In the article Lean perpetuates the old and silly canard that ‘the sceptics are given a free run by the media’, which pretty much summarises his refusal to examine any evidence that will not tell him what he wants to hear. What really exercises me, however, is the empty space that Lean and many other journalists have in their brain and/or character where ethics should be.

  89. bob paglee says:

    Alexander K says:

    “In the article Lean perpetuates the old and silly canard that ‘the sceptics are given a free run by the media’, which pretty much summarises his refusal to examine any evidence that will not tell him what he wants to hear. What really exercises me, however, is the empty space that Lean and many other journalists have in their brain and/or character where ethics should be.”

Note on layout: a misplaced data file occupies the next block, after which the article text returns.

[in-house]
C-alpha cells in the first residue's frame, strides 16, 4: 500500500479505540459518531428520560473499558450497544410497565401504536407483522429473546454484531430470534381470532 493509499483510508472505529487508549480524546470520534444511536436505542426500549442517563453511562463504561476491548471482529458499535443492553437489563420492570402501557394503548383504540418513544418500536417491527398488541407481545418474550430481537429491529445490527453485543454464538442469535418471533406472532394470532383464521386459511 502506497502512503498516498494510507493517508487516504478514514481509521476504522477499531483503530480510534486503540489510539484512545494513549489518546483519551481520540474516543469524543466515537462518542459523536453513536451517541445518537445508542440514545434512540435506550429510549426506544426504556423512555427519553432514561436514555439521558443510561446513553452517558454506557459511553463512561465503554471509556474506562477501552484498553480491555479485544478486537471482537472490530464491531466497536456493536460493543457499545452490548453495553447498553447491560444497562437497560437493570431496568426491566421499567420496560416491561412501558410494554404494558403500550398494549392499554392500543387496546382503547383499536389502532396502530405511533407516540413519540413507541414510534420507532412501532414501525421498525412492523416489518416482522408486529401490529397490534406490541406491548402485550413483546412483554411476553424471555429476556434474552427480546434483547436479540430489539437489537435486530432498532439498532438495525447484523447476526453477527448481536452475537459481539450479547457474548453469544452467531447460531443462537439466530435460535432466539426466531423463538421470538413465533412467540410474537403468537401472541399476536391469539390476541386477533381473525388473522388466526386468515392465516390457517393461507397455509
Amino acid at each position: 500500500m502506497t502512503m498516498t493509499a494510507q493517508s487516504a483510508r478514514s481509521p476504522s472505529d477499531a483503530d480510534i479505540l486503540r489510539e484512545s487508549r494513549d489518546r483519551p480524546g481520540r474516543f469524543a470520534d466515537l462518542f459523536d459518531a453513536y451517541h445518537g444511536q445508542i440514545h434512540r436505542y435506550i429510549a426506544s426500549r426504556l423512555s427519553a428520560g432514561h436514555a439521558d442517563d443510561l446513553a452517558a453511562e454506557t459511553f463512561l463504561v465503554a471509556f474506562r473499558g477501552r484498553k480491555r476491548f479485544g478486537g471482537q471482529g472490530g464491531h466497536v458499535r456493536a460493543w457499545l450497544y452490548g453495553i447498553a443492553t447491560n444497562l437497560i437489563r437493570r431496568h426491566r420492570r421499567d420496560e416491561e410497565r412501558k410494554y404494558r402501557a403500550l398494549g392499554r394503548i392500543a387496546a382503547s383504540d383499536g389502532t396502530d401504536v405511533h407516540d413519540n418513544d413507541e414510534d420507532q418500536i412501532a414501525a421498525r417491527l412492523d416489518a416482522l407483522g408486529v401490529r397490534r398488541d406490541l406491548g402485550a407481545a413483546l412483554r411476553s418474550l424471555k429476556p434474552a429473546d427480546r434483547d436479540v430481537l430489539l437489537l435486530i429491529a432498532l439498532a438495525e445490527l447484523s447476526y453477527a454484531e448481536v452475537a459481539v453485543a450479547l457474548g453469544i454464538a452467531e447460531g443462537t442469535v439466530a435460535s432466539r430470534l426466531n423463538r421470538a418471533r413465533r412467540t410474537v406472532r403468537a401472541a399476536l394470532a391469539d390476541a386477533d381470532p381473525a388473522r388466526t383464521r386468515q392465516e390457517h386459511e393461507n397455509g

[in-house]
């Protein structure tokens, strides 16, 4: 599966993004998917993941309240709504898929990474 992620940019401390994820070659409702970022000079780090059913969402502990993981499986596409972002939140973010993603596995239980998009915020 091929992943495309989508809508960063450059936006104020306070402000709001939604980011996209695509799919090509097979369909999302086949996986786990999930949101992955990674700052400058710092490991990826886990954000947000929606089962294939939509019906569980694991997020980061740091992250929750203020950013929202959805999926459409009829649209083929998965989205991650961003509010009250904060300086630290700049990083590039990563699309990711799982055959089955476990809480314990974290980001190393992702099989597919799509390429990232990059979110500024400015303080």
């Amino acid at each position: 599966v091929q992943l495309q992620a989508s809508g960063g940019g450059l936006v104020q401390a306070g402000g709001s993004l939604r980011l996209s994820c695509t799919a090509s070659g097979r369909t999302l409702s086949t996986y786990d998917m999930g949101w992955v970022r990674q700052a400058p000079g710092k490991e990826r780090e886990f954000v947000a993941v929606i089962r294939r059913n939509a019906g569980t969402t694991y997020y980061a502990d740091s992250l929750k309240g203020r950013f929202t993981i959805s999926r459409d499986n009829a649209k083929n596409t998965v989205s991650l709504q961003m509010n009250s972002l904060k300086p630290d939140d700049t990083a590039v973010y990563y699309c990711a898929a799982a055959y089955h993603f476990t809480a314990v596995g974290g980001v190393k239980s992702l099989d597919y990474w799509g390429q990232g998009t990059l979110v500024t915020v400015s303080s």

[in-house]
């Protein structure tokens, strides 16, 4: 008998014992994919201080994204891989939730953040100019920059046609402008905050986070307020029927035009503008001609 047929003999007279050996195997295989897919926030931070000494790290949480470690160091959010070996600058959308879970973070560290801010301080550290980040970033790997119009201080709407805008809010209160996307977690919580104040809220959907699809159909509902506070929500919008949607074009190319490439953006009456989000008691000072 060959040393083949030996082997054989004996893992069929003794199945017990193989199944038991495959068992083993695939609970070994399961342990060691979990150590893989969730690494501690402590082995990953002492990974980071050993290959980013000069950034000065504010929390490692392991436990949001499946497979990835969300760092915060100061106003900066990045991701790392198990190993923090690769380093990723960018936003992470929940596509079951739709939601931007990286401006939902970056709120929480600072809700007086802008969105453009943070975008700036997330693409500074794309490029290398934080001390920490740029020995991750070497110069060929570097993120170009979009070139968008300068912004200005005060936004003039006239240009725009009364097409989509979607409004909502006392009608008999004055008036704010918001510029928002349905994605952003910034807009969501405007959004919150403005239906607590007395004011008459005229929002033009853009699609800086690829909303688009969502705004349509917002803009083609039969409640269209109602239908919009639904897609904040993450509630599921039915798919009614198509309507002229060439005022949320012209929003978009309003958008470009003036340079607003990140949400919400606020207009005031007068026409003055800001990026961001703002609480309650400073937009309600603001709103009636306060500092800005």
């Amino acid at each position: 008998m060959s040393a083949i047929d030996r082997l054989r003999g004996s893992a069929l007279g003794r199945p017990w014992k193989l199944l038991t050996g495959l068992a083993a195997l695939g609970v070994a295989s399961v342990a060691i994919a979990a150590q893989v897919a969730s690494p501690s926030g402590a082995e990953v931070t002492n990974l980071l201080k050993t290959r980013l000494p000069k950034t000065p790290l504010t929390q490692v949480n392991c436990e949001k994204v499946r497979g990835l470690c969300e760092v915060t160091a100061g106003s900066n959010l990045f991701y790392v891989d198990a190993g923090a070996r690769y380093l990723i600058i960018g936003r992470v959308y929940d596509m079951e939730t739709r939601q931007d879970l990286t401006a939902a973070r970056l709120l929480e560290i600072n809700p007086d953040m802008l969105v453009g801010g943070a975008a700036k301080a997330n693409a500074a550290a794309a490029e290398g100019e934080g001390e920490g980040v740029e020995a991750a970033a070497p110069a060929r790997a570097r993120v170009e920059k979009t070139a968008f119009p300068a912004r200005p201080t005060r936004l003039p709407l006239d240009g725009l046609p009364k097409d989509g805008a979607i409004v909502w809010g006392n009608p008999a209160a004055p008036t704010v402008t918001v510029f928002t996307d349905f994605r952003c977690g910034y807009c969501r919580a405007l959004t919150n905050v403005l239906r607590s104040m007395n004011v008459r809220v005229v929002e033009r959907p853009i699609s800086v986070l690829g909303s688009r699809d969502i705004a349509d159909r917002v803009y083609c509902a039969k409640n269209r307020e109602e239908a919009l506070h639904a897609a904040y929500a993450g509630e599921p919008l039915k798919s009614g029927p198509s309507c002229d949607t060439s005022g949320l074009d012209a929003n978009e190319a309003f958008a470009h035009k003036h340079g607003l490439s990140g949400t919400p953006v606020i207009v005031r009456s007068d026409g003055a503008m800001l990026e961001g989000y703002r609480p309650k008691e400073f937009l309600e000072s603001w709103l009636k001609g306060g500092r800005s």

<<<<<<<<<<<<<<<<<<<<<<<<<<<<>>>>>>>>>>>>>>>>>>>>>>>>>>
    Journalists as well as certain scientists easily become victims of “groupthink”, a risk mentioned in the article I posted above. However, it requires a correction — to see the cartoon and the article go to economist.com, not theeconomist.com

  90. Smokey says:

    In today’s Wall St. Journal editorial, Patrick J. Michaels calls the Russell report a “Whitewash.”

  91. Bob Tisdale says:

    Christopher Hanley says:
    HADCRUT3 and UAH noticeably diverge between 1980 and 1997 which is mysteriously corrected post 1997:
    http://woodfortrees.org/plot/hadcrut3vgl/from:1980/to:1997/trend/plot/hadcrut3vgl/from:1997/trend/offset:-0.19/plot/uah/from:1980/to:1997/trend/offset:0.1/plot/uah/from:1997/trend/offset:-0.07

    Christopher, tallbloke posted your comment at his blog so that he could respond to it at length. My two replies on tallbloke’s post follow: